Columbia, Mo. (Oct. 26, 2007) — In November 1982, Time-Life photojournalist Dirck Halstead had an epiphany while shooting his first-ever video at the unveiling of the Vietnam War Memorial in Washington D.C.
“I became aware that as a photojournalist I had been leaving behind 50 percent of the story,” Halstead said. “This was the turning point of my life.”
Twenty-five years later, Halstead now travels to newspapers and universities around the country helping introduce still photographers to the possibilities of video. He visited the Missouri School of Journalism Oct. 10-11 to deliver his “Platypus Short Course,” a two-day crash tutorial based on his standard nine-day workshop.
The workshop surfaced as a result of Halstead’s Platypus Papers, a manifesto he wrote in 1997 that compares new-age visual journalists to the platypus, a species that defied established classification systems. Through the Platypus courses and his work as editor and publisher of The Digital Journalist, a multimedia online magazine, Halstead has redefined the roles and skills of a photojournalist.
The two-day course “gave our students an incredible opportunity to learn from an acknowledged leader in the industry,” said David Rees, associate professor and chair of photojournalism. “Our photojournalism students benefit from learning to shoot video because it will enable them to get internships and jobs.”
Journalism is changing, Halstead said in the course introduction Oct. 10. The print behemoths of 10 or 20 years ago are embracing the Internet as a means to counter plummeting circulations and to garner more youth interest. Central to that Internet presence is Web video.
“Here’s where it comes to you guys,” Halstead told the 30 or 40 student journalists crowded inside Tucker Forum. “There are very few people who know how to do it. People who master this skill are in high demand.”
For the beginning videographer, Halstead offered a short list of guidelines: hold the camera steady or use a tripod, frame the shot as you would with a still camera, roll each shot for 10 seconds or more, and avoid pans and zooms.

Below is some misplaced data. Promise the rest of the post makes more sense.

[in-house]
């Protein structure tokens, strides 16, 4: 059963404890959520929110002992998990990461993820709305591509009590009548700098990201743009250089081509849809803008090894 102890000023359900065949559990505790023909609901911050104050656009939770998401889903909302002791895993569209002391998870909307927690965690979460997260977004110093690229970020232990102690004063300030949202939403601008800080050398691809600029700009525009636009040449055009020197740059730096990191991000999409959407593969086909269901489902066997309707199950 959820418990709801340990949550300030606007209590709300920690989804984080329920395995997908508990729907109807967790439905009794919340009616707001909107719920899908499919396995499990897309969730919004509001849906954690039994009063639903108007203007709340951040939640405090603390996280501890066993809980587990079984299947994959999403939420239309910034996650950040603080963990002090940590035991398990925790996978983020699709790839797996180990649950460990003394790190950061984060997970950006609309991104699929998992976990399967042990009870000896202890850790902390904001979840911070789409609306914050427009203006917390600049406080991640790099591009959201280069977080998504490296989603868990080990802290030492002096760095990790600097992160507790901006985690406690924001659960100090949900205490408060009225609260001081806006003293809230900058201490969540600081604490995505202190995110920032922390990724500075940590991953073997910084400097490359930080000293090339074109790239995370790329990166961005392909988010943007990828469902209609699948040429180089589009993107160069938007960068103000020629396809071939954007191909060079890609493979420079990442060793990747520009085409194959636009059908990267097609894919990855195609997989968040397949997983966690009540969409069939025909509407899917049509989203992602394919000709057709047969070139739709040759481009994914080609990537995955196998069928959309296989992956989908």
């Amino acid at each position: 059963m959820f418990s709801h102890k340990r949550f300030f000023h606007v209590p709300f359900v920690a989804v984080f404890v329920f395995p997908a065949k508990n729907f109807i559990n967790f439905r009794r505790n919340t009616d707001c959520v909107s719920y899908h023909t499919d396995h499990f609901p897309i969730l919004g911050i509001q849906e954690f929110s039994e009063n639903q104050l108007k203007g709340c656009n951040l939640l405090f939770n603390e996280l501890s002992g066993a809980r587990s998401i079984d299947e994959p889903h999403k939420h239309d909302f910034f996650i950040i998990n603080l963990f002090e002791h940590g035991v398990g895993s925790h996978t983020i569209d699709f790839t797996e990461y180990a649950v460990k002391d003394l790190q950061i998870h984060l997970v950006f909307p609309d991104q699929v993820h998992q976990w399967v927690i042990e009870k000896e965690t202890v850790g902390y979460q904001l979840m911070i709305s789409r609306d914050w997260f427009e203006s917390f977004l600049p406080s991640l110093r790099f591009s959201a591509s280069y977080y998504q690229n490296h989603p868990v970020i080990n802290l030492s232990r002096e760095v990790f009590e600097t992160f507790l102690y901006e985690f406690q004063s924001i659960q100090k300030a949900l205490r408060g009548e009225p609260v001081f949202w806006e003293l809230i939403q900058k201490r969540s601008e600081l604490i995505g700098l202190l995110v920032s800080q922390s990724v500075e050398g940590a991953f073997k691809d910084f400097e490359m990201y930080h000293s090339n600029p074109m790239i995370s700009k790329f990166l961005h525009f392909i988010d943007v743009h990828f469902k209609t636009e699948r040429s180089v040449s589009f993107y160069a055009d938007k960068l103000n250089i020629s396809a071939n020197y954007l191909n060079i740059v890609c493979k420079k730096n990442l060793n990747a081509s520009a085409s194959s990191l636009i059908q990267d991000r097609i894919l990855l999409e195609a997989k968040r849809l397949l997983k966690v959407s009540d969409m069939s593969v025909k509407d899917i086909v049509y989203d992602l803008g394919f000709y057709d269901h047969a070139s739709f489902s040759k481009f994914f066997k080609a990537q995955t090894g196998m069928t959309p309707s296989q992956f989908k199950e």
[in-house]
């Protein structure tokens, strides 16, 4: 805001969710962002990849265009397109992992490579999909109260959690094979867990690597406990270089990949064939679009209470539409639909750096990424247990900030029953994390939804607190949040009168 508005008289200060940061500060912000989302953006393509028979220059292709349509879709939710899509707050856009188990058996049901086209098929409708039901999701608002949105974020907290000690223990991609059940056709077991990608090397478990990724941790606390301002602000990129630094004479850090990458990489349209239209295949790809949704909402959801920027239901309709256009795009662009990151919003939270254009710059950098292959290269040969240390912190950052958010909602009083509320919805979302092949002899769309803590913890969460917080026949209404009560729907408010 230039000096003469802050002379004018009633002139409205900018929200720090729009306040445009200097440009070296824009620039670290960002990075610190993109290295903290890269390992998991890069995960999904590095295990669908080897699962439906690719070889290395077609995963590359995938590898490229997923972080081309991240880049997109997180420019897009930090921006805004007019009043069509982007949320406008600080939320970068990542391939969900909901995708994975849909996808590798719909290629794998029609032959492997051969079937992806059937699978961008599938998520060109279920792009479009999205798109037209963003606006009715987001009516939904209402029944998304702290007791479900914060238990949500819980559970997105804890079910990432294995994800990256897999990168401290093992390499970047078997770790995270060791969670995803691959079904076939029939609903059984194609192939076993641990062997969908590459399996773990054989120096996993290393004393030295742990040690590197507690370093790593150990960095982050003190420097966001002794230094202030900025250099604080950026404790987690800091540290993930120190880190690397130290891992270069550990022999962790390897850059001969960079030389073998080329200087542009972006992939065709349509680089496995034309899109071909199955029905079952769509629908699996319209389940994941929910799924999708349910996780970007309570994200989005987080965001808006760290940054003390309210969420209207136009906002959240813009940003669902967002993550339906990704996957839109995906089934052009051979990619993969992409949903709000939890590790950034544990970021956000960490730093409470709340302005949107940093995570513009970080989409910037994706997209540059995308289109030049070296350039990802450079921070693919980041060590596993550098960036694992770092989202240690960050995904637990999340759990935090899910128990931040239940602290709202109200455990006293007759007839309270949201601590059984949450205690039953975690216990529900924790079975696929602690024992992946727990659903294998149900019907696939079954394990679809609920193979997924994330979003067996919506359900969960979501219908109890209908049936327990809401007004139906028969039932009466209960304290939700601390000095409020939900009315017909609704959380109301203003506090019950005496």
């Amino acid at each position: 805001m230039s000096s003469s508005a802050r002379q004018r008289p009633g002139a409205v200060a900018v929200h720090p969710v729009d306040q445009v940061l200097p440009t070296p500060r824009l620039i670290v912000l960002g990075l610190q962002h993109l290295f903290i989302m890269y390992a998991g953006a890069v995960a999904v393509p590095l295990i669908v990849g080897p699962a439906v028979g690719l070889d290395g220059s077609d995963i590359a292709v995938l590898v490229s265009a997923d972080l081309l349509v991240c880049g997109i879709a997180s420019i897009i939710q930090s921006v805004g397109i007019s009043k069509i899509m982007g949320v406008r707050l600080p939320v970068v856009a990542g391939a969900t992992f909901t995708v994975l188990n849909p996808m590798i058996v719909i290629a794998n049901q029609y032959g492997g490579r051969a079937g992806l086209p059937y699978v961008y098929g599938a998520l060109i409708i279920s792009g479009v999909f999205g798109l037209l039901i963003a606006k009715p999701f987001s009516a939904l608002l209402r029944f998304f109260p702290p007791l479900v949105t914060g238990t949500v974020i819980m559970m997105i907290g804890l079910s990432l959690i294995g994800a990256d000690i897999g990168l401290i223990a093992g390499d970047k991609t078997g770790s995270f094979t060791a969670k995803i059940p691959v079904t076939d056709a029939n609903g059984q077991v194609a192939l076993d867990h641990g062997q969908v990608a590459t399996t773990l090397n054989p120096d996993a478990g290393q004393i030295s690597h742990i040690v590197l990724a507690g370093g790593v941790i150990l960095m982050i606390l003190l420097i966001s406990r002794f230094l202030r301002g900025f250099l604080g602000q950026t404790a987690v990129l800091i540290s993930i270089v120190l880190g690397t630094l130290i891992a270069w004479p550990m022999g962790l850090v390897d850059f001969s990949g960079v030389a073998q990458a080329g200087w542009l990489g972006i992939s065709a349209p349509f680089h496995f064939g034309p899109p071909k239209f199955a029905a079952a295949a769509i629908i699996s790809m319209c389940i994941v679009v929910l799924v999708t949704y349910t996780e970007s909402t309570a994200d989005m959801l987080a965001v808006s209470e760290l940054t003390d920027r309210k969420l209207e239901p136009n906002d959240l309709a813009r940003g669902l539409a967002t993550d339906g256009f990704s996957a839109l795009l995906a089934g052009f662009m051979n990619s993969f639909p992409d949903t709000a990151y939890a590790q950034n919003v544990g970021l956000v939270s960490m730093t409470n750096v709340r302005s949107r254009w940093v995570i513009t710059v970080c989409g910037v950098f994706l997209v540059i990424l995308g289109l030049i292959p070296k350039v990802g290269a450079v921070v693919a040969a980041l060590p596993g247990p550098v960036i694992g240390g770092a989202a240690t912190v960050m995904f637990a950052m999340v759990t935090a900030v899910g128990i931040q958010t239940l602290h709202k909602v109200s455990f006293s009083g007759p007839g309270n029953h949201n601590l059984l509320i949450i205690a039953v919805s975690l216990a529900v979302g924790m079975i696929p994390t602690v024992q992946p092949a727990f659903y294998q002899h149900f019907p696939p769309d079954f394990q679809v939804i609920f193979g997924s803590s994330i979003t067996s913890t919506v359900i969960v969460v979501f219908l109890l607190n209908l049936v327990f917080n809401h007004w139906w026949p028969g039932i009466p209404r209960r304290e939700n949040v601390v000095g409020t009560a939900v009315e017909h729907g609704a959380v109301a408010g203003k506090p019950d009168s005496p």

Halstead walked the students through hypothetical news scenarios, at one point dimming the lights and asking students to close their eyes as he described shot-by-shot how to cover a structure fire. “The camera is there as an observer, a vessel, to tell the story, the whole story,” he said.
Anjali Pinto, a freshman photojournalism major, attended both days of Halstead’s seminar. She’s spent the past four years learning still photography, but said she knows she’ll need to be flexible in order to land a job after graduation.
“It’s almost a necessity, I feel like,” Pinto said about learning how to shoot video. “It has a powerful effect on viewers, and you’ve got to keep up with the competition. It’s important to get an early start.
“Halstead is really knowledgeable,” she added. “I’m a visual learner, and it helps for me to see examples. It really made a big difference.”
Graduate student Mu Li, who is in the first semester of the convergence program, said the two-day workshop helped clarify what she’s currently learning about video.
“I especially like his critiques of the videos,” she said halfway through the second day. “These are things we would normally look at but not think too much about. It’s a very intensive program.”
Halstead, who accepted a Missouri Honor Medal for Distinguished Service in Journalism Oct. 9, is a senior fellow in photojournalism at the Center for American History at the University of Texas. He spent 29 years covering the White House for Time Magazine, where he shot a record 51 cover photographs.